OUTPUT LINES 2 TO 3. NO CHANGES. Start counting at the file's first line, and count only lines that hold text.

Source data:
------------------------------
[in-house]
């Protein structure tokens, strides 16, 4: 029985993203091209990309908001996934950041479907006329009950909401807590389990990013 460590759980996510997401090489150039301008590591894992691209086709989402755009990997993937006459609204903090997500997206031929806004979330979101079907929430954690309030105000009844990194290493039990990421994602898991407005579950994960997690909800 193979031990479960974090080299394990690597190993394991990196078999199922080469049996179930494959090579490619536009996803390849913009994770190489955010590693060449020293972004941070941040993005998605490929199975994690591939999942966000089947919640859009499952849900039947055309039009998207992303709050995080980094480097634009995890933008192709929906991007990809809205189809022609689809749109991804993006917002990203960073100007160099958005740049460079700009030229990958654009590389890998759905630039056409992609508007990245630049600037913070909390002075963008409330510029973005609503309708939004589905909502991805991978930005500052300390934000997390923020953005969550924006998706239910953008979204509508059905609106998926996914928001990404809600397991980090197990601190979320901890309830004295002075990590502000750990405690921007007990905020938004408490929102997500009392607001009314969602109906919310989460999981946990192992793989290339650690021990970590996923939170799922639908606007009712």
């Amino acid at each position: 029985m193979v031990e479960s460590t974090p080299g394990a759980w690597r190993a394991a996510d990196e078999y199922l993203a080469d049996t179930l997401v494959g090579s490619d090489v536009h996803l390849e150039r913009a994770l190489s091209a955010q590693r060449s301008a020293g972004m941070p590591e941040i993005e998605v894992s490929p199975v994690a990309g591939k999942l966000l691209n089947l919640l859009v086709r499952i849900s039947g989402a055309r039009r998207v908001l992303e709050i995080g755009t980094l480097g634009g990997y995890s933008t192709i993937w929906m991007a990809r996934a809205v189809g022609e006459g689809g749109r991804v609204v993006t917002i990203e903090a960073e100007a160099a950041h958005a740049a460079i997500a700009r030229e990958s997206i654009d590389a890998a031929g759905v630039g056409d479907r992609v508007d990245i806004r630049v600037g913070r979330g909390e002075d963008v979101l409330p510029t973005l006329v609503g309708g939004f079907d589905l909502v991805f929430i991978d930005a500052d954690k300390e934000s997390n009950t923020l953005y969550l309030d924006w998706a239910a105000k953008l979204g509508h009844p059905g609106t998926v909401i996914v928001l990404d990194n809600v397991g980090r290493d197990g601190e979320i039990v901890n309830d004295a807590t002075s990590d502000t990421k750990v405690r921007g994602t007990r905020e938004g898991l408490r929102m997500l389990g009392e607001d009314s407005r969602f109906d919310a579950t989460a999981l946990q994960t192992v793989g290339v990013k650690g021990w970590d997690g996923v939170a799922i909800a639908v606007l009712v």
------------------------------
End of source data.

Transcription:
């Protein structure tokens, strides 16, 4: 029985993203091209990309908001996934950041479907006329009950909401807590389990990013 460590759980996510997401090489150039301008590591894992691209086709989402755009990997993937006459609204903090997500997206031929806004979330979101079907929430954690309030105000009844990194290493039990990421994602898991407005579950994960997690909800 193979031990479960974090080299394990690597190993394991990196078999199922080469049996179930494959090579490619536009996803390849913009994770190489955010590693060449020293972004941070941040993005998605490929199975994690591939999942966000089947919640859009499952849900039947055309039009998207992303709050995080980094480097634009995890933008192709929906991007990809809205189809022609689809749109991804993006917002990203960073100007160099958005740049460079700009030229990958654009590389890998759905630039056409992609508007990245630049600037913070909390002075963008409330510029973005609503309708939004589905909502991805991978930005500052300390934000997390923020953005969550924006998706239910953008979204509508059905609106998926996914928001990404809600397991980090197990601190979320901890309830004295002075990590502000750990405690921007007990905020938004408490929102997500009392607001009314969602109906919310989460999981946990192992793989290339650690021990970590996923939170799922639908606007009712």
């Amino acid at each position: 029985m193979v031990e479960s460590t974090p080299g394990a759980w690597r190993a394991a996510d990196e078999y199922l993203a080469d049996t179930l997401v494959g090579s490619d090489v536009h996803l390849e150039r913009a994770l190489s091209a955010q590693r060449s301008a020293g972004m941070p590591e941040i993005e998605v894992s490929p199975v994690a990309g591939k999942l966000l691209n089947l919640l859009v086709r499952i849900s039947g989402a055309r039009r998207v908001l992303e709050i995080g755009t980094l480097g634009g990997y995890s933008t192709i993937w929906m991007a990809r996934a809205v189809g022609e006459g689809g749109r991804v609204v993006t917002i990203e903090a960073e100007a160099a950041h958005a740049a460079i997500a700009r030229e990958s997206i654009d590389a890998a031929g759905v630039g056409d479907r992609v508007d990245i806004r630049v600037g913070r979330g909390e002075d963008v979101l409330p510029t973005l006329v609503g309708g939004f079907d589905l909502v991805f929430i991978d930005a500052d954690k300390e934000s997390n009950t923020l953005y969550l309030d924006w998706a239910a105000k953008l979204g509508h009844p059905g609106t998926v909401i996914v928001l990404d990194n809600v397991g980090r290493d197990g601190e979320i039990v901890n309830d004295a807590t002075s990590d502000t990421k750990v405690r921007g994602t007990r905020e938004g898991l408490r929102m997500l389990g009392e607001d009314s407005r969602f109906d919310a579950t989460a999981l946990q994960t192992v793989g290339v990013k650690g021990w970590d997690g996923v939170a799922i909800a639908v606007l009712v």